When we began our examination of automated record-keeping operations, we expected that we could leave out entirely data systems maintained exclusively for statistical reporting or research. We were mindful that in the mid-1960's a series of proposals4 to establish a national statistical data center had alerted the public to some of the dangers inherent in computer-based record-keeping operations. We also knew that the Freedom of Information Act contains no clear statement of Congressional intent with respect to the disclosure of individually identifiable data maintained for statistical reporting and research. We had assumed, however, that statisticalreporting and research data systems, by and large, would not contain data in personally identifiable form, and that if they did, the anonymity of individual data subjects would be protected by specific statutory safeguards. We were not prepared for the discovery that in many instances files used exclusively for statistical reporting and research do contain personally identifiable data, and that the data are often totally vulnerable to disclosure through legal process. This holds for data in Federal agency files as well as for data in the possession of State agencies and private research organizations.
Changes in social policy, which computer technology has to some extent facilitated, are in large part responsible for the existence of unprotected statistical-reporting and research files. Since the late 1950's, the Federal Government has been distributing increasingly large sums of money to the States on the basis of formulas that take account of special population characteristics. The recipient State governments, in turn, have been redistributing this money among their own political subdivisions, using grant-in-aid formulas that tend to generate new requirements for statistical data about people at nearly every level of government. Often coupled with these grants, moreover, have been planning requirements demanding highly detailed information about the populations of small geographic areas.
Program evaluation requirements, first levied on grant-in-aid recipients by Federal agencies and later explicitly written into some of the agencies' authorizing legislation, have been a further stimulus to the proliferation of statistical-reporting and research files containing data about people. From their initial emphasis on simple input accounting (how much was spent, by whom, for what purpose, on how many people, with which characteristics), evaluation studies have rapidly come to focus on measuring program effects.5 Because effects measurement usually requires before-andafter data on program participants, it has become necessary to preserve individual identities in evaluation research files. Interest in the specific events and processes that may account for changes in participant behavior over time has also grown along with interest in output measurement. Many of the factors that account for a participant's behavior are so subtle that they can only be isolated if records of people's movements and experiences are kept over an extended period.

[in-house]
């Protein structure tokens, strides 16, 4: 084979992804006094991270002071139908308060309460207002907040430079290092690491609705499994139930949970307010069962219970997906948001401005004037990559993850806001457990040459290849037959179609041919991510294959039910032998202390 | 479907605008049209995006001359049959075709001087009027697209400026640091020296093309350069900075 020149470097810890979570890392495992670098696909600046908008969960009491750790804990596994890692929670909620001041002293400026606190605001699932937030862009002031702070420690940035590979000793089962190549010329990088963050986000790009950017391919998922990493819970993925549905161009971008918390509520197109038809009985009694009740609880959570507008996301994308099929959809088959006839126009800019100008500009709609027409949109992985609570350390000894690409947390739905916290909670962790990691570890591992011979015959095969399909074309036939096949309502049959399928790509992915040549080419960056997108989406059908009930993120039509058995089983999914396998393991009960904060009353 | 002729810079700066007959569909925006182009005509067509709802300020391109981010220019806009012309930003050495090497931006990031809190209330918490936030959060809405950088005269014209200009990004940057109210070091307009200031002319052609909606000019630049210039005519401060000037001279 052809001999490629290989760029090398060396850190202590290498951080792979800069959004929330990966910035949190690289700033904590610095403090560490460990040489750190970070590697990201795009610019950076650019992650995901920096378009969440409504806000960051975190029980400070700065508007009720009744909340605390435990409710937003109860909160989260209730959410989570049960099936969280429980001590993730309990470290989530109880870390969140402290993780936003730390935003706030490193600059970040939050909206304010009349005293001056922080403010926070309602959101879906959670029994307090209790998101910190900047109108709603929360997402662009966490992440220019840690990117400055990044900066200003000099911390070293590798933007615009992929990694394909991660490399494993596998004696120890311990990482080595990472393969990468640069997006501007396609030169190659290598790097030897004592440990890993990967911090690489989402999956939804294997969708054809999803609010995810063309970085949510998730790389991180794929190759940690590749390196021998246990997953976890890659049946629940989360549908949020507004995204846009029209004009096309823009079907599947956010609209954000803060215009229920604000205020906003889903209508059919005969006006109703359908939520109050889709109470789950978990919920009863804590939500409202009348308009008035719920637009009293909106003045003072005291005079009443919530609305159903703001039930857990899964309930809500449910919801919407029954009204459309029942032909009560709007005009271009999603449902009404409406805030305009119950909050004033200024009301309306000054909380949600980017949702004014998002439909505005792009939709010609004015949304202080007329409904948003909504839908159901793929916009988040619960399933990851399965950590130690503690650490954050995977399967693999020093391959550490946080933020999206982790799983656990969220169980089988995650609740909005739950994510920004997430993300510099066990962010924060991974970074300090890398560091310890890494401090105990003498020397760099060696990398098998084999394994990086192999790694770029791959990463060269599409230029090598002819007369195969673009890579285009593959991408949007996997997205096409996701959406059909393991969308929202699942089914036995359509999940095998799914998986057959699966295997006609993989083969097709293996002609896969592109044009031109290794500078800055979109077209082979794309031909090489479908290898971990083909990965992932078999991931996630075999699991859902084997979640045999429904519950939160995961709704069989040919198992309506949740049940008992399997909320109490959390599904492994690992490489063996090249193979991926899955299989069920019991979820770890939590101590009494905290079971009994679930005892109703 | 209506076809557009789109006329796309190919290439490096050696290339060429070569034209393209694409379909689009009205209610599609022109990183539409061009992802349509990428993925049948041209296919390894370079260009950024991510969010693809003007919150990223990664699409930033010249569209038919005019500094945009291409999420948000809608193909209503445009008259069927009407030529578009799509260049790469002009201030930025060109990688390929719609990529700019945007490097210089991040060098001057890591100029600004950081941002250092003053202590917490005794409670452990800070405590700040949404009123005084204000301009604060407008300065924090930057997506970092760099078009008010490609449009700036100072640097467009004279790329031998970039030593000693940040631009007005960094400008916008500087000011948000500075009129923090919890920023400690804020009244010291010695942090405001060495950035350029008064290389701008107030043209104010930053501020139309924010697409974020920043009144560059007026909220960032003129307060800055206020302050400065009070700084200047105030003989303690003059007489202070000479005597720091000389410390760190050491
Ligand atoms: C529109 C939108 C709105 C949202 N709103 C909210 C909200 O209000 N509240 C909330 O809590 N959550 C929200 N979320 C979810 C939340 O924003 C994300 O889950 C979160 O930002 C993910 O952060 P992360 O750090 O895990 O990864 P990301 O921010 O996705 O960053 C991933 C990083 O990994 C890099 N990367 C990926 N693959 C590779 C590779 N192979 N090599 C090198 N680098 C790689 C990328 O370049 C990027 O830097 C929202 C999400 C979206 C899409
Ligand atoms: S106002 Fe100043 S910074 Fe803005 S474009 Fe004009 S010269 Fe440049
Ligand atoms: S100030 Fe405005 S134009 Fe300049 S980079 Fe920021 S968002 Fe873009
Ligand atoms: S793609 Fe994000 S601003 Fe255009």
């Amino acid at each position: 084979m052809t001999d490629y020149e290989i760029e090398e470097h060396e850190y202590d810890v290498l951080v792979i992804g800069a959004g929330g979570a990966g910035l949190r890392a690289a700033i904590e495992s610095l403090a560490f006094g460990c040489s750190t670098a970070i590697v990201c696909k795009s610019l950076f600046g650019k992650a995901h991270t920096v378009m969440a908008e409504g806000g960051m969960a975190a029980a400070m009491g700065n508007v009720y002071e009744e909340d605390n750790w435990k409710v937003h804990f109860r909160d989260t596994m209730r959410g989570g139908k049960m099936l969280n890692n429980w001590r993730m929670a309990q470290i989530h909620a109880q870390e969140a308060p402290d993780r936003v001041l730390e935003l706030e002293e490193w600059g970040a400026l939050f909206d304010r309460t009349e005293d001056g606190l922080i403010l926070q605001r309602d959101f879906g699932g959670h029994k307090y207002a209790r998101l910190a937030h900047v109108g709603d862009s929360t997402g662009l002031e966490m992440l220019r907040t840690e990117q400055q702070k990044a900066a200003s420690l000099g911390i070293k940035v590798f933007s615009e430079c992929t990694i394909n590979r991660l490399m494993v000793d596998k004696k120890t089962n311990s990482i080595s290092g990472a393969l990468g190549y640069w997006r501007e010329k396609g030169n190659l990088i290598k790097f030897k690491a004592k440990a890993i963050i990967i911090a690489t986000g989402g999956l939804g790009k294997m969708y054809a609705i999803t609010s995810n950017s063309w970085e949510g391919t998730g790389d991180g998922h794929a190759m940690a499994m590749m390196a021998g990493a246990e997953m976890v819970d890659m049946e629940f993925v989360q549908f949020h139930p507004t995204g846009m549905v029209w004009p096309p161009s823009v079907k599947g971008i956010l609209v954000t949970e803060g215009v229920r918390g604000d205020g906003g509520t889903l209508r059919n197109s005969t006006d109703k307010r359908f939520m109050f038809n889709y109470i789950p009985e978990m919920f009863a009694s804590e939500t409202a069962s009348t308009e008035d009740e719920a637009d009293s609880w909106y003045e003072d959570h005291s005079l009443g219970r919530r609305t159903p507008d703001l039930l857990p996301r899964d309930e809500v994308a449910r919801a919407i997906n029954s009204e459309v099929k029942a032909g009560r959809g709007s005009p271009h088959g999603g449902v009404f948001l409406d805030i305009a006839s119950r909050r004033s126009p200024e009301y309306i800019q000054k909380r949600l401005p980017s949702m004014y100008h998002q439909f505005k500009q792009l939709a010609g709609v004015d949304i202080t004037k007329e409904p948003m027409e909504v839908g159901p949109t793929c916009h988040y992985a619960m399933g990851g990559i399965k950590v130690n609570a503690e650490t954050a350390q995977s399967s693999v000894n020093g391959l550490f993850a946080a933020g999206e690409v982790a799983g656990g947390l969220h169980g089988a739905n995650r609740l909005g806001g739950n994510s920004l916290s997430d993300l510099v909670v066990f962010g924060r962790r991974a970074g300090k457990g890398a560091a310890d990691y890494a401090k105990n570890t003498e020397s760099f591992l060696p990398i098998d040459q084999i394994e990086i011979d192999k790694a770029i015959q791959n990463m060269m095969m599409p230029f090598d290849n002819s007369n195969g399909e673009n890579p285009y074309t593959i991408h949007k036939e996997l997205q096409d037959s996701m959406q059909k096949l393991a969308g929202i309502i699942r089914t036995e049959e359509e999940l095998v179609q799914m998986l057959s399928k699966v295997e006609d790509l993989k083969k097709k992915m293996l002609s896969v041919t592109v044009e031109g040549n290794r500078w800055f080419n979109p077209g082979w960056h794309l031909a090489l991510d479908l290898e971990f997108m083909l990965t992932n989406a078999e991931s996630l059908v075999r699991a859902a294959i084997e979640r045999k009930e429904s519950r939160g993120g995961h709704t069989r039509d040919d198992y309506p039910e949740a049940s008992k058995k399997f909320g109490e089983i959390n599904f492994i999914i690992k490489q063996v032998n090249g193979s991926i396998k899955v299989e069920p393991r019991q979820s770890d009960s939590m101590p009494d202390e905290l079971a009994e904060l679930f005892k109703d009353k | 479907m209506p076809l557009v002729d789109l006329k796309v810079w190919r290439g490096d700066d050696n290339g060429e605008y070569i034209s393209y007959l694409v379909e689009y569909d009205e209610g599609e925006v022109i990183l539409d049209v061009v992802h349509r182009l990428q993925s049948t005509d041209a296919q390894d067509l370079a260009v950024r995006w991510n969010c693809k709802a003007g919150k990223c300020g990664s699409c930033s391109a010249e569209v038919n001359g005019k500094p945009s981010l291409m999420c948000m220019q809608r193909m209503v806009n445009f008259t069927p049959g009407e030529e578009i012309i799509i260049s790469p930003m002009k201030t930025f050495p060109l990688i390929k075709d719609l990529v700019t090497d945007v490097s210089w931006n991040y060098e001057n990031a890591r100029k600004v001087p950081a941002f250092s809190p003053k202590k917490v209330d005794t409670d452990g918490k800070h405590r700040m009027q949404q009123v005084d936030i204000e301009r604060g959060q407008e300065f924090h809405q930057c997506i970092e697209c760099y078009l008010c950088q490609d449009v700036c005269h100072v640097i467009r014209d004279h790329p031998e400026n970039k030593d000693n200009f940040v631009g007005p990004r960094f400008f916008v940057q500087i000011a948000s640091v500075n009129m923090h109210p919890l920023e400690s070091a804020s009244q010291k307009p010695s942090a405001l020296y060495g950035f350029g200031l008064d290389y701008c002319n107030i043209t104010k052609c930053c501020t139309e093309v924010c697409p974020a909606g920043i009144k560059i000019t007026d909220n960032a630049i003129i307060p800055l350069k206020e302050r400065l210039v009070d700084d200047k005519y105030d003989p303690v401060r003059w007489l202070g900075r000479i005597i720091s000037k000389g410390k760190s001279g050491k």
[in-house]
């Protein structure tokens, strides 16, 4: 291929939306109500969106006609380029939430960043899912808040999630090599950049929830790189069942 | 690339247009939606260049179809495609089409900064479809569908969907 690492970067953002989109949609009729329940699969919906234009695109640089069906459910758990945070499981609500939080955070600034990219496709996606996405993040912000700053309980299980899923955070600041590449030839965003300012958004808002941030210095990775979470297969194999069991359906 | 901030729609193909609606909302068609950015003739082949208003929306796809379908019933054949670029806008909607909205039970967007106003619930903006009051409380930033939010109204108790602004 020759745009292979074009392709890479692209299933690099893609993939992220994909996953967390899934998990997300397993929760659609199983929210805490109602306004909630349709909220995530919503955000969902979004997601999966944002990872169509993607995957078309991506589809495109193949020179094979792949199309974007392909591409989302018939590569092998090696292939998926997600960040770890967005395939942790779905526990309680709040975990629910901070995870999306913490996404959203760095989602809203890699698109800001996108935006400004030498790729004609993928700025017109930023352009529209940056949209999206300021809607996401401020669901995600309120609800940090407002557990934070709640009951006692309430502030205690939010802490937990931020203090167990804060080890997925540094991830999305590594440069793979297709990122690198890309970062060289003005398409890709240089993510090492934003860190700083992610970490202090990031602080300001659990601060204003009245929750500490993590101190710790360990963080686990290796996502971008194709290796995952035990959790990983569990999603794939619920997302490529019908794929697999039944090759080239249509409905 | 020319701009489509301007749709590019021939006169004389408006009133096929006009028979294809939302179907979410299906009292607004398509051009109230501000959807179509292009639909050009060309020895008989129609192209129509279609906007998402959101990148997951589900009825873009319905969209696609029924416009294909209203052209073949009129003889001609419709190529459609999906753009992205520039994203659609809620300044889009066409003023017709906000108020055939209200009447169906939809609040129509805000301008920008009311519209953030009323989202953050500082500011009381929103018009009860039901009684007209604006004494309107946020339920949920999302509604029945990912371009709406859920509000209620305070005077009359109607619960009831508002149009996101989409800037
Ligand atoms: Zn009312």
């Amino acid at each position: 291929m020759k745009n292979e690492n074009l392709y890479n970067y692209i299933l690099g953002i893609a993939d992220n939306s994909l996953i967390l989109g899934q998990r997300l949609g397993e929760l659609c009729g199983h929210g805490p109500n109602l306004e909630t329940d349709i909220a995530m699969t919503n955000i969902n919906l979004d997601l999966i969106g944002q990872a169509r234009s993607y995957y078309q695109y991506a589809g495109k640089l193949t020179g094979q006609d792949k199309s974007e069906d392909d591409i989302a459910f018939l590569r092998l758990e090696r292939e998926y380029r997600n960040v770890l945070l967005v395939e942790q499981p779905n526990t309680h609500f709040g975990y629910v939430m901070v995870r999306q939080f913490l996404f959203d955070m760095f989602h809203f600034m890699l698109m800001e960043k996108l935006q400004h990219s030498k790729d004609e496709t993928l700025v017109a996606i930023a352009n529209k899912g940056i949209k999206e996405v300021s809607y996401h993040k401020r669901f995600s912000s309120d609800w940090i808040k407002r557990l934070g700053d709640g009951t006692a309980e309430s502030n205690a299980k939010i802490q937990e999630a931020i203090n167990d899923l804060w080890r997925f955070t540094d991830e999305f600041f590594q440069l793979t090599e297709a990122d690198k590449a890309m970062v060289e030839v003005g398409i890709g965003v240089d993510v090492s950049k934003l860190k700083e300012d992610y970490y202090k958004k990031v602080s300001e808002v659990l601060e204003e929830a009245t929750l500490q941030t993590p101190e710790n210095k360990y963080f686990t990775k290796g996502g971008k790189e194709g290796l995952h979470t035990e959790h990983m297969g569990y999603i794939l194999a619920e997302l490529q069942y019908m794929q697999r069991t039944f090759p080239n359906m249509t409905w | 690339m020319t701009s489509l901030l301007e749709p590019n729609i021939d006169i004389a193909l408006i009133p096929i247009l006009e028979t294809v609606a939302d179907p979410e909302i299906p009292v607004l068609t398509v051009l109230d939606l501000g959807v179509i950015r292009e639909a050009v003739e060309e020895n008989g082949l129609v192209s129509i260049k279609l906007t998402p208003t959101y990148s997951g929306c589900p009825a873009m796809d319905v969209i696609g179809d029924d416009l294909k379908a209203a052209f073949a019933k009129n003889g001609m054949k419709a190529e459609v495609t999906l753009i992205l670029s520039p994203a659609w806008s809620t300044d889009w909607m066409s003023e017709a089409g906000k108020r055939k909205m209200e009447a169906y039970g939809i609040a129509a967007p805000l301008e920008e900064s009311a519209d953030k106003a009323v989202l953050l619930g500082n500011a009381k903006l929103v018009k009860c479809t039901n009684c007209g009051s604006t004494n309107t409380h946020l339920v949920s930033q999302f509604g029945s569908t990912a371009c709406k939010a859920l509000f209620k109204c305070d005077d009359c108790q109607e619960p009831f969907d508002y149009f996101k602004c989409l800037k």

A third factor that has enlarged the number of data files containing information about identifiable individuals is the broad support given to fundamental research in the social and biomedical sciences. In fact, files for research in these two areas may be the most numerous of all, and they exist in a variety of settings. Many such files are coming into the possession of government agencies as a consequence of contract arrangements that make agencies the proprietors of data generated in government-supported research and demonstration projects. Not all of these files contain information that identifies individual data subjects, but of those that do, the ones dealing with controversial social and political issues are particularly vulnerable to misuse in the absence of specific statutory safeguards.